DeRoche, 447 Mass. at 15.  Similarly, we conclude that such intent can be discerned with respect to punitive damages, since their purpose is not to compensate for lost pay, but rather to penalize for wrongdoing.

While not on all fours, we find support in Gurley v. Commonwealth, 363 Mass. 595, 599-600 (1973), in which the court failed to discern by necessary implication a waiver of sovereign immunity for interest on awards for victims of violent crimes under the provisions of G. L. c. 258A in effect at the time.[6]  See Todino, 448 Mass. at 241 (noting that court in Gurley held that “because . . . the payment [under the statute is] essentially a gift, no award of interest would be necessary or reasonable”).

Consequently, for the foregoing reasons, we fail to be persuaded by the plaintiff that sovereign immunity has been waived, by necessary implication, for postjudgment interest on awards of punitive damages, attorney’s fees, and costs.

Judgment after rescript



GREEN, J. (dissenting).  In my view, the present case warrants a straightforward application of the rationale and conclusion of the Supreme Judicial Court in DeRoche v. Massachusetts Commn. Against Discrimination, 447 Mass. 1, 14 (2006).  In that case, as the majority acknowledges, the Supreme Judicial Court concluded that the waiver of sovereign immunity effected by the inclusion of political subdivisions of the Commonwealth within the statutory definitions of persons and employers set forth in G. L. c. 151B, § 1(1) and (5), means that public employers are subject to prejudgment interest on any award of compensatory damages.  By resting its conclusion on the statutory definitions of persons and employers, the court’s rationale essentially placed the Commonwealth (and its political subdivisions) on the same footing as a private employer.  Ibid.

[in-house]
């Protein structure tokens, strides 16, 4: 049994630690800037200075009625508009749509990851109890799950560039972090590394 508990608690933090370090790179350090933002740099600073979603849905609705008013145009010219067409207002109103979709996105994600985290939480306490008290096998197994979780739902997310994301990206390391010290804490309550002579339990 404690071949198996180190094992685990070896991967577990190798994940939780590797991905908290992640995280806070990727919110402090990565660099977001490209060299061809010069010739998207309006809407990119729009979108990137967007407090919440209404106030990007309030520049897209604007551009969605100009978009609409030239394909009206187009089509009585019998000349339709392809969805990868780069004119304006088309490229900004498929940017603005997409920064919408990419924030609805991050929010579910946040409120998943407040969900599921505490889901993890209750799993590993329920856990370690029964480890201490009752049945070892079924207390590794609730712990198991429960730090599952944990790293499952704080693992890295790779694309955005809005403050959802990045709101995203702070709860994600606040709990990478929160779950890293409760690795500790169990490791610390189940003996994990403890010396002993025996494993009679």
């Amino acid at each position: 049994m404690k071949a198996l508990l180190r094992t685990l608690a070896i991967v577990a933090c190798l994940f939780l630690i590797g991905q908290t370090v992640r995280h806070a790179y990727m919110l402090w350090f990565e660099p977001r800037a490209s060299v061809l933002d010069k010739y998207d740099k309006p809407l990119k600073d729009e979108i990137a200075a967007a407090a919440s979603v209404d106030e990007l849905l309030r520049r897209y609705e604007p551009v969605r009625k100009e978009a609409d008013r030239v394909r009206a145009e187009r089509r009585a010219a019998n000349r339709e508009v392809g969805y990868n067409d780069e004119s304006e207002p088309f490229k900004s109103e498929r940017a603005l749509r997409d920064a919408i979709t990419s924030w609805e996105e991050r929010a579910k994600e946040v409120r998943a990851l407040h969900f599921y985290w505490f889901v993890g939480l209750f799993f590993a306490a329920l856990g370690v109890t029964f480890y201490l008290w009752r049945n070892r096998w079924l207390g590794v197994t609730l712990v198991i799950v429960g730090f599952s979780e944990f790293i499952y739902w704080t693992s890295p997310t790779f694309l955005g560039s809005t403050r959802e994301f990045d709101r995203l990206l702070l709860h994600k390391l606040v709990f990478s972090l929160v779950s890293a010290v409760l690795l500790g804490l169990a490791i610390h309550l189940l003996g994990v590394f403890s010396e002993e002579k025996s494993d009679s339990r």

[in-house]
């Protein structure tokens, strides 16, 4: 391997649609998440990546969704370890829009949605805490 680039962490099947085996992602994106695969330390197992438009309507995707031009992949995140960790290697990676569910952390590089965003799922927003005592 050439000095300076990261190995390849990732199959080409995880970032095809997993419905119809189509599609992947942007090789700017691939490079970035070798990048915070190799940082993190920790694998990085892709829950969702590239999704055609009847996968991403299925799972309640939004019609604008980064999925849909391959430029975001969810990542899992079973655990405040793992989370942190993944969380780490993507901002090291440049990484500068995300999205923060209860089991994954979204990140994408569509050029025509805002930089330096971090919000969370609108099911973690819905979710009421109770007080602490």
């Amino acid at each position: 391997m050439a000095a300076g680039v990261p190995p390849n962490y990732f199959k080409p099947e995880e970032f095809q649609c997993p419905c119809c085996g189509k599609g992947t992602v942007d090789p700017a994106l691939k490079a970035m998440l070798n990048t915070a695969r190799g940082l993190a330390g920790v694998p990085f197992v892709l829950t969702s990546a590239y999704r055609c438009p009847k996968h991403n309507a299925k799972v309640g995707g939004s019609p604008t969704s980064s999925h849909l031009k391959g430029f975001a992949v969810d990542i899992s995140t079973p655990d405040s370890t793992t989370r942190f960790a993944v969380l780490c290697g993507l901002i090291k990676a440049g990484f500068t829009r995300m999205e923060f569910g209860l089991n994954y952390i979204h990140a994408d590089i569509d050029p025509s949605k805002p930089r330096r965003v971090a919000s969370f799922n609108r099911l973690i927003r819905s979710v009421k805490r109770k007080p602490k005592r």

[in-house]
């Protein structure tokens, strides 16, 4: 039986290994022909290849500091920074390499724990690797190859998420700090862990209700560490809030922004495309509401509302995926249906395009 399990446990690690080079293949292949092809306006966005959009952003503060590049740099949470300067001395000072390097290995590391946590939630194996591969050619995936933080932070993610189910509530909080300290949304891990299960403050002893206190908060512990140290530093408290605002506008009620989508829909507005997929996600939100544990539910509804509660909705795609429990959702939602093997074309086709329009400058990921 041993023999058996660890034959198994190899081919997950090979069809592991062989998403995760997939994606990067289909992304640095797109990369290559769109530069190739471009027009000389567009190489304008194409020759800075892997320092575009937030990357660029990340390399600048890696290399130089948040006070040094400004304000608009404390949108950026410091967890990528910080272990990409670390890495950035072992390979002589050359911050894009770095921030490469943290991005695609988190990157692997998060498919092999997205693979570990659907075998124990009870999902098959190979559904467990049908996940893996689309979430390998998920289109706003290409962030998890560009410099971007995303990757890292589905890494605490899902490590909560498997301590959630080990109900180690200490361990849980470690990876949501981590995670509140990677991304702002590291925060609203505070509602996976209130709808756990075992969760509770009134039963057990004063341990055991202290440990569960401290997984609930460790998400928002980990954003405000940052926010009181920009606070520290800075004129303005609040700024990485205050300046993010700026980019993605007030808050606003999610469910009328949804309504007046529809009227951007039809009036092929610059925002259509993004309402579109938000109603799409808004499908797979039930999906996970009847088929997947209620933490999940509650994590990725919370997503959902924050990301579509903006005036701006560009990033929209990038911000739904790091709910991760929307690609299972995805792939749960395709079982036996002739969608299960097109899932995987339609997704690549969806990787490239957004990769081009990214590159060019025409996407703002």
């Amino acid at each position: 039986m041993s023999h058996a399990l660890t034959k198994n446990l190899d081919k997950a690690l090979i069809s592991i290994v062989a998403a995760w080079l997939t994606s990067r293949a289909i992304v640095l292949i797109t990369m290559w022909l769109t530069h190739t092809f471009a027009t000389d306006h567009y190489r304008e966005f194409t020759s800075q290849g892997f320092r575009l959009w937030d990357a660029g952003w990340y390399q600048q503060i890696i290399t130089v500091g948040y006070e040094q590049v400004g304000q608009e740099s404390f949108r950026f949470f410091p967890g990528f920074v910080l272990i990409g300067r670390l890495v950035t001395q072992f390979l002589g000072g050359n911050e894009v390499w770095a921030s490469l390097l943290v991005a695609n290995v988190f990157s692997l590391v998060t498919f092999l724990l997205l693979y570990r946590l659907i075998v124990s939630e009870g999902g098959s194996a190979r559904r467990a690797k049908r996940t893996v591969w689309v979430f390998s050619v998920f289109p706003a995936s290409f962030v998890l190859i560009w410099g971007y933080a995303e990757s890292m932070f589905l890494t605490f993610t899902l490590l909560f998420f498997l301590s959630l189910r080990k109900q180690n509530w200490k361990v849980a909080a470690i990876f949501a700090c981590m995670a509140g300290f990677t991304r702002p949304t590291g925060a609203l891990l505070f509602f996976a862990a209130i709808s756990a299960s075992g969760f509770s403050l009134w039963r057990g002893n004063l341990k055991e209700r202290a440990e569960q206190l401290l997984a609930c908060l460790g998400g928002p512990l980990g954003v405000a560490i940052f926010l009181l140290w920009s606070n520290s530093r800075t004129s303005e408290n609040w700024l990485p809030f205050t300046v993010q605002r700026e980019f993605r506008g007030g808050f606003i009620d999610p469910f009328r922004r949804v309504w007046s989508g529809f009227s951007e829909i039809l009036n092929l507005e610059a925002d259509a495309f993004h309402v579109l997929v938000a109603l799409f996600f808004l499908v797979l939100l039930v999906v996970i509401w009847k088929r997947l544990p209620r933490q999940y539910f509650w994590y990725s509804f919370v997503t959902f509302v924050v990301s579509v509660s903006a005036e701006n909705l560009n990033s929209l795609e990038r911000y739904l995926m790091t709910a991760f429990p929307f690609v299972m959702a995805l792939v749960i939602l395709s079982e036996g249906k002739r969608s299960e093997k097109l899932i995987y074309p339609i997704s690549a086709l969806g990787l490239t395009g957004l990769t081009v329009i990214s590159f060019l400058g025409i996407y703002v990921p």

The purpose of postjudgment interest is to preserve the value of a damage award until the time it is paid.  It is settled that postjudgment interest will be imposed on awards of punitive damages against a private employer.[7]  See Nardone v. Patrick Motor Sales, Inc., 46 Mass. App. Ct. 452, 454 (1999).  It is also settled that public employers are subject to punitive damages.  See Bain v. Springfield, 424 Mass. 758, 762-764 (1997).  Under the rationale adopted by the court in DeRoche, then, the inclusion of public employers within the statutory definitions of persons and employers for purposes of G. L. c. 151B subjects public employers to postjudgment interest on both compensatory and punitive damages, just as it does private employers.[8]

Because I believe DeRoche and Bain, considered together, entitle the plaintiff to postjudgment interest on the punitive damages awarded to her, I respectfully dissent.


     [1] On February 9, 2011, judgment on the jury verdict in favor of the plaintiff entered for $ 6,000 in compensatory damages and $ 500,000 in punitive damages, which was later reduced by an order of partial remittitur, reducing the punitive award to $ 108,000 (affirmed after a report to this court, see Brown v. Office of the Commr. of Probation, 84 Mass. App. Ct. 1109 [2013]).  The plaintiff ultimately accepted the remittitur.  On January 18, 2012, attorney’s fees were awarded in the amount of $ 233,463.48, and costs of $ 13,294.47.  On January 30, 2014, the trial judge denied the plaintiff’s motion for postjudgment interest on the award of punitive damages, attorney’s fees, and costs, and judgment after rescript was entered accordingly on March 12, 2014.  On July 15, 2014, the Commonwealth paid the compensatory and punitive damages, attorney’s fee and costs, and prejudgment and postjudgment interest on the compensatory damages.